Return From the Cloud

Return From the Cloud
Image generated by Google Gemini.

Renting servers in the cloud isn't cheap. Traditionally, the argument has been that it's still cheaper than buying your own hardware and having a dedicated staff managing servers. Plus, you get to benefit from the innovations that Amazon, Microsoft, Google and Co. are bringing to market. And then there's the uptime! Think of all the nines!

But at least for the last two or three years, I've been hearing more and more complaints about how pricey the cloud has become and barely a week goes by without seeing a new startup pitching me a new tool for bringing cloud costs down.

This week's newsletter was typed on the Akko MOD 007B PC Santorini.

The cloud price wars are most definitely over -- with maybe one exception: egress fees. Google stopped charging its customers any fees for transferring their data out of its cloud in January. This week, AWS followed suit. This isn't just out of the goodness of their hearts, of course. The European Data Act more or less forces them to do so. The missing hyperscaler here is Azure, but that's just a matter of time.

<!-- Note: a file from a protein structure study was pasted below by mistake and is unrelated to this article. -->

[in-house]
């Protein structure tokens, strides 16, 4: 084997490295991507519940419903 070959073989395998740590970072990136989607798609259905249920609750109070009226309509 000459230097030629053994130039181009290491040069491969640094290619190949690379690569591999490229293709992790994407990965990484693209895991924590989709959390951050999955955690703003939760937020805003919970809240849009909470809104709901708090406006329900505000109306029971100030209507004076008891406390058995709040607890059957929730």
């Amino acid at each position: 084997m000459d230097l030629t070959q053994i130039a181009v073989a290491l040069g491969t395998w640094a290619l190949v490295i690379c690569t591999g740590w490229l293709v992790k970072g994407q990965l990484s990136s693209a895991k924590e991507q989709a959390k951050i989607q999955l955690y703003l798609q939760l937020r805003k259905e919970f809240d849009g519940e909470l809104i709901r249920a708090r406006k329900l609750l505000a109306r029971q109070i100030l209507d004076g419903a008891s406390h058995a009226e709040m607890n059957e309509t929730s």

There's a lot more going on here, of course, including enterprises trying to consolidate their cloud spending while times are leaner, AI training and inferencing taking off (and being quite expensive) and more. But that's for another week. Let's talk about what's new in private cloud instead.

For a long time, private cloud options were either closed and expensive, like vSphere, or open and complex to manage, like OpenStack – and since virtually nobody in enterprise IT knows how to deploy and manage a giant open platform like OpenStack, you end up paying a vendor for that, too.

Image generated by Google Gemini.

This week, I wrote about Ubicloud, a new open-source project from the team behind the Microsoft-acquired Citus Data. Ubicloud is building a new cloud system that businesses can run in their own cloud or on bare-metal servers from affordable providers like Hetzner and OVH. Right now, there's only a compute, storage and networking piece to this, as well as a PostgreSQL database.

But the mission here is to build an alternative to OpenStack by building an open alternative to AWS. A Kubernetes platform is coming next, which will then make it very easy to deploy virtually any application on the platform.

"We're designing for simplicity," Ubicloud writes in its docs. "With OpenStack, you pick between 10 hypervisors, 10 S3 implementations, and 5 block storage implementations. The software needs to work in a way where all of these implementations are compatible with each other. That leads to consultant-ware. We'll take a more opinionated approach with Ubicloud."

Them's fighting words.

Ubicloud already offers a managed service, too, making getting started quite easy. It's very early days, obviously, but I rather like the idea of somebody trying to build a new platform like this.

A couple of other stories I wrote this week: